TUCSON, Ariz., June 2, 2011 /PRNewswire-USNewswire/ -- While most physicians are genuinely dedicated to constantly improving their skills, increasingly costly bureaucratic demands for recertification may cause many to say "Enough!" just as baby boomers retire and a physician shortage looms.
In the past, board certification was for life, after years of intensive training. For younger physicians, however, the certificate comes with an expiration date. Self-appointed expert committees of specialty organizations are now prescribing more and more requirements that force physicians to spend thousands of dollars and take big chunks of time away from their families and their practices.
In the era of "evidence-based medicine," these exercises are exempt from any requirement to show that they improve medical care in any way.
Orthopaedic surgeon Lee Hieb, M.D., current president of the Association of American Physicians and Surgeons (AAPS), writes that she had to spend time studying theory of joint replacements, which she never does, instead of focusing on spine surgery, her specialty. Then she needed to hire a lawyer because bureaucrats were refusing to allow her to sit for the examination—for lack of a signature sheet on her application.
"Recertification has become a cottage industry of bureaucrats and testing agencies, dragging with them a few university physicians," she writes, in the summer 2011 issue of the Journal of American Physicians and Surgeons. www.jpands.org/vol16no2/hieb.pdf
While hospitals all over the country can't find orthopaedic surgeons to take trauma call, the time of practicing surgeons is being wasted. "Growing numbers of physicians are planning to choose retirement a year or two early rather than recertify," Hieb observes.
In the same issue of the Journal, Martin Dubravec, M.D., calls board certification/recertification/maintenance of certification "a malignant growth." www.jpands.org/vol16no2/dubravec.pdf It has become a multi-million dollar industry with no proven benefit to patients. The clinical relevance of the tests is questionable.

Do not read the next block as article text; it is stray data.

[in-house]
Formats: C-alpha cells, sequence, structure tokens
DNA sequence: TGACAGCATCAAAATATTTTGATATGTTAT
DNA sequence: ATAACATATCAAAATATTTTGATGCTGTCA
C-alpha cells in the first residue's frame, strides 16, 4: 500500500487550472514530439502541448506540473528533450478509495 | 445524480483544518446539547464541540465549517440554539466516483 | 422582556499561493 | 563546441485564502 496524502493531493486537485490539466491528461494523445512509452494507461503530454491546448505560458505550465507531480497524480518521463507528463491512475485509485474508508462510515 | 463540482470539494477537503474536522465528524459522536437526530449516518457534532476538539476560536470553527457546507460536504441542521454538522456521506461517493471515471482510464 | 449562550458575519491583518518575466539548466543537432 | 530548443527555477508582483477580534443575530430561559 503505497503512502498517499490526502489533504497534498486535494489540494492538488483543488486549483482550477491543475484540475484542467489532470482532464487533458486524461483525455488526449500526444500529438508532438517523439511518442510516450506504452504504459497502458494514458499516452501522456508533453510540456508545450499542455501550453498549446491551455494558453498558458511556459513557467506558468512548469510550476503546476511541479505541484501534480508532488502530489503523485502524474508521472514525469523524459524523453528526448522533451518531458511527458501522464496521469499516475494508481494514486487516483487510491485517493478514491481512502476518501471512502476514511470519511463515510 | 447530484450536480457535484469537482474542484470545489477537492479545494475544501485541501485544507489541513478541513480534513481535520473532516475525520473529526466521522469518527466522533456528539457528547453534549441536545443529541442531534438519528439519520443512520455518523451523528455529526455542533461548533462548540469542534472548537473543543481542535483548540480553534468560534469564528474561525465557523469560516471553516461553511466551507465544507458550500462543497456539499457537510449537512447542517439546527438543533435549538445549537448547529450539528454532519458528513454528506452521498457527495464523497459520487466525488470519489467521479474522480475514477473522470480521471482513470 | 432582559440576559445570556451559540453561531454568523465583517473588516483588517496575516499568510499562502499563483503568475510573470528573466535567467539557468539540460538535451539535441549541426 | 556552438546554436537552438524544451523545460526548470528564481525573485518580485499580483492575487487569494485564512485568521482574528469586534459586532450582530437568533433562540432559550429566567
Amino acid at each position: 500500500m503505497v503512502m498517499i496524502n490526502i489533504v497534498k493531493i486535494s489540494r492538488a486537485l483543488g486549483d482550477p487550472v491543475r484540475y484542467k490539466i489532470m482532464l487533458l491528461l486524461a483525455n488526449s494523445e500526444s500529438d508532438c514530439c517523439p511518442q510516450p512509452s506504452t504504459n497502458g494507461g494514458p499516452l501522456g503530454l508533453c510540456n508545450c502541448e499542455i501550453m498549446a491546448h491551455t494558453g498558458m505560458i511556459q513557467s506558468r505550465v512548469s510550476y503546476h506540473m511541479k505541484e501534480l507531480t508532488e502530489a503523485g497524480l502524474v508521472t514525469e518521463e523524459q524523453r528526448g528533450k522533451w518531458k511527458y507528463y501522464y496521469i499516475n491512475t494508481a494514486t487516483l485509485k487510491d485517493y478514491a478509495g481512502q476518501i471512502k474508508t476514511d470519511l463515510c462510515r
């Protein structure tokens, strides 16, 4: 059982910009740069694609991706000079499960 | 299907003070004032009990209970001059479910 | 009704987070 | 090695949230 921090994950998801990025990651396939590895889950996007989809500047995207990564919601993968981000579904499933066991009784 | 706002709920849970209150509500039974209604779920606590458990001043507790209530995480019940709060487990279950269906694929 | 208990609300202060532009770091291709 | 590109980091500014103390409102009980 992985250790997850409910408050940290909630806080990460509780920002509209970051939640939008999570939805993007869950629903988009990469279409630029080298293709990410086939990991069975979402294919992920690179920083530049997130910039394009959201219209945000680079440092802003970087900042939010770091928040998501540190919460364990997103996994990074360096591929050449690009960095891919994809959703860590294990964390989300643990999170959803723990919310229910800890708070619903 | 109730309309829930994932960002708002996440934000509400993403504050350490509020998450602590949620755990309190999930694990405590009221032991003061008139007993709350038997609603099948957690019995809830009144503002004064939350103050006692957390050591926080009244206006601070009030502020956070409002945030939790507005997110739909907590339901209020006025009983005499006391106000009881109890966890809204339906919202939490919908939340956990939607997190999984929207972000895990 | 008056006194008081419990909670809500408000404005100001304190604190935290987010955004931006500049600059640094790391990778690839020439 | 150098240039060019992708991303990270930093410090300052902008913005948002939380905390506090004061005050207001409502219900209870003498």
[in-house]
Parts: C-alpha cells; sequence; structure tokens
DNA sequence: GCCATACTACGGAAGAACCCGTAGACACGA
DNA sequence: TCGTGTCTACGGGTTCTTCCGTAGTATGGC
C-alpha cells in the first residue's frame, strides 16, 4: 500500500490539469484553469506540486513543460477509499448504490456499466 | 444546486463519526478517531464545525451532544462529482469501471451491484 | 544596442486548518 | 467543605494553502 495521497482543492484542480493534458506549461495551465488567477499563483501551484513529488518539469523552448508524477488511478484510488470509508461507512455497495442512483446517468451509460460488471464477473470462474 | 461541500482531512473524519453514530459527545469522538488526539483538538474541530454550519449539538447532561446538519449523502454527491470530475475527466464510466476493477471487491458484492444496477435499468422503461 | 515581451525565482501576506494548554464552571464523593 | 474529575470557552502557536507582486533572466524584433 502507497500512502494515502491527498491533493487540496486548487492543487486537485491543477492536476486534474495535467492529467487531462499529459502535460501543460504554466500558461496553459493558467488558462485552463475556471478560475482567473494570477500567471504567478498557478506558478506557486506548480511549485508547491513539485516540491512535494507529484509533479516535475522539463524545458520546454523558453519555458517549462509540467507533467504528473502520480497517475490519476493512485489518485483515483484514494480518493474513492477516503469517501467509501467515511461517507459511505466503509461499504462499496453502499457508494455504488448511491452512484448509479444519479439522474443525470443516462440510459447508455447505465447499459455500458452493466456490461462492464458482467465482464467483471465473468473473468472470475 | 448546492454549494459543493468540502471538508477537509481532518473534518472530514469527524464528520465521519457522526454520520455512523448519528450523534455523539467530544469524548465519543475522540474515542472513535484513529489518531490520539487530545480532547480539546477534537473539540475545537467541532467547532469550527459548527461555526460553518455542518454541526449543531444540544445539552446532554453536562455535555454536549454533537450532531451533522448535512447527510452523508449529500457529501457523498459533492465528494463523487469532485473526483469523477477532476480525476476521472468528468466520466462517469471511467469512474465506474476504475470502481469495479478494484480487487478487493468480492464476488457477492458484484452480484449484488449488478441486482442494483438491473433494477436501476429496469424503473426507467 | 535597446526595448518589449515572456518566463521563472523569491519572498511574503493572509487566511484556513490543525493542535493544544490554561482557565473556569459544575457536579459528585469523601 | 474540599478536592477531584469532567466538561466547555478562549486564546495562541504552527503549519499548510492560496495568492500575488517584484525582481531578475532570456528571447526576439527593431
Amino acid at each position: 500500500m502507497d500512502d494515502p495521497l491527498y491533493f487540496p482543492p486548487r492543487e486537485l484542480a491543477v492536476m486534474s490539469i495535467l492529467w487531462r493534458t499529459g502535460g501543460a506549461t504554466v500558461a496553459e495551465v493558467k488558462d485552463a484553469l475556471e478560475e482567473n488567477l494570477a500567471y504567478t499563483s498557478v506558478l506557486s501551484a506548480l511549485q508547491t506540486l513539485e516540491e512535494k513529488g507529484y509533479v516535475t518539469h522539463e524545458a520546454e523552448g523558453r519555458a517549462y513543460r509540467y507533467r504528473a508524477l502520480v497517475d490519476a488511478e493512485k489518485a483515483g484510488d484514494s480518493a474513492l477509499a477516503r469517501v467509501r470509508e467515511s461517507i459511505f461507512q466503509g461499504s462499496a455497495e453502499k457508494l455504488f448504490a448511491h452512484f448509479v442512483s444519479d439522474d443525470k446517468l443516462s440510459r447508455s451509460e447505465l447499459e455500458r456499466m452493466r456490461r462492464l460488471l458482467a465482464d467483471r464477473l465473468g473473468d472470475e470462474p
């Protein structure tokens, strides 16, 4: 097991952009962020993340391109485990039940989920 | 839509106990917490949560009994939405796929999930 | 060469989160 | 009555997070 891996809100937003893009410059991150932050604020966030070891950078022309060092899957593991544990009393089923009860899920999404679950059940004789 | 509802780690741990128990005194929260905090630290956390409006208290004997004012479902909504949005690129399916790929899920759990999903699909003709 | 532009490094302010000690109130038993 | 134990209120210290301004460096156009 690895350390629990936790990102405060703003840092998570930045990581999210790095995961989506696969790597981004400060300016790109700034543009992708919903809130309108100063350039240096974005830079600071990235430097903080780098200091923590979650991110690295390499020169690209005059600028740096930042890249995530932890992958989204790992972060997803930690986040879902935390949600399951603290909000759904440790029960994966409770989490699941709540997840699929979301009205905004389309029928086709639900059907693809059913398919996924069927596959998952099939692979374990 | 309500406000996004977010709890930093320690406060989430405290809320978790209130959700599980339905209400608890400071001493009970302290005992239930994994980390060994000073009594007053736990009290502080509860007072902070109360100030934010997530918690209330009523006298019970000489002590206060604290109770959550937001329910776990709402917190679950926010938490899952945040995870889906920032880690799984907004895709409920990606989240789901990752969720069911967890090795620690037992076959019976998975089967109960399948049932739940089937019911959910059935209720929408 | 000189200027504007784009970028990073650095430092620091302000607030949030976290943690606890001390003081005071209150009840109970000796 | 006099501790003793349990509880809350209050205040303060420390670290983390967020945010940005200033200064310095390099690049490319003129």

Many physicians are choosing not to recertify. According to the American Board of Internal Medicine, 23 percent of general internists and 40 percent of subspecialists are not renewing their internal medicine certification. "This number will most likely increase as these processes become more expensive and more time-consuming, and continue not to reflect clinical practice," Dubravec writes.
Some of these bureaucratic agencies are working toward the goal of forcing physicians to recertify to maintain their medical licenses.
A 2009 survey of AAPS members http://www.jpands.org/vol14no1/orient.pdf showed that only 30 percent thought the process of recertification had improved their performance as physicians, and only 22 percent would voluntarily do it again.
"We cannot afford to drive our most seasoned, experienced physicians into early retirement," stated AAPS executive director Jane M. Orient, M.D. "They simply cannot be replaced."
SOURCE Association of American Physicians and Surgeons (AAPS)